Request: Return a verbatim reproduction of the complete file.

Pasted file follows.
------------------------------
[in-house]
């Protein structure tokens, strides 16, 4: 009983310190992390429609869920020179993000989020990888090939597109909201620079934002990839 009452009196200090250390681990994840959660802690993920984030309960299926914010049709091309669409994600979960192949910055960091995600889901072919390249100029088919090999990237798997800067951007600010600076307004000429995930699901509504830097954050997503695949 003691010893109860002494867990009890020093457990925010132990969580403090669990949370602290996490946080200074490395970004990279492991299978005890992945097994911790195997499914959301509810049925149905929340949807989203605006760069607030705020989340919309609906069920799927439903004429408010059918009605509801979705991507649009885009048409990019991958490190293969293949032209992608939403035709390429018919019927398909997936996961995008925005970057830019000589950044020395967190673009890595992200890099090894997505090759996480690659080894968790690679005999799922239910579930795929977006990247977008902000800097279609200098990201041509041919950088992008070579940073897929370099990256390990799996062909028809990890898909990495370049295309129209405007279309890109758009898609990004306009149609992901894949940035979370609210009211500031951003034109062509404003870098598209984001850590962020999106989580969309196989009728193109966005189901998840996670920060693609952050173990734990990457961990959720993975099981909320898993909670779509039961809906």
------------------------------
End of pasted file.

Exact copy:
[in-house]
């Protein structure tokens, strides 16, 4: 009983310190992390429609869920020179993000989020990888090939597109909201620079934002990839 009452009196200090250390681990994840959660802690993920984030309960299926914010049709091309669409994600979960192949910055960091995600889901072919390249100029088919090999990237798997800067951007600010600076307004000429995930699901509504830097954050997503695949 003691010893109860002494867990009890020093457990925010132990969580403090669990949370602290996490946080200074490395970004990279492991299978005890992945097994911790195997499914959301509810049925149905929340949807989203605006760069607030705020989340919309609906069920799927439903004429408010059918009605509801979705991507649009885009048409990019991958490190293969293949032209992608939403035709390429018919019927398909997936996961995008925005970057830019000589950044020395967190673009890595992200890099090894997505090759996480690659080894968790690679005999799922239910579930795929977006990247977008902000800097279609200098990201041509041919950088992008070579940073897929370099990256390990799996062909028809990890898909990495370049295309129209405007279309890109758009898609990004306009149609992901894949940035979370609210009211500031951003034109062509404003870098598209984001850590962020999106989580969309196989009728193109966005189901998840996670920060693609952050173990734990990457961990959720993975099981909320898993909670779509039961809906």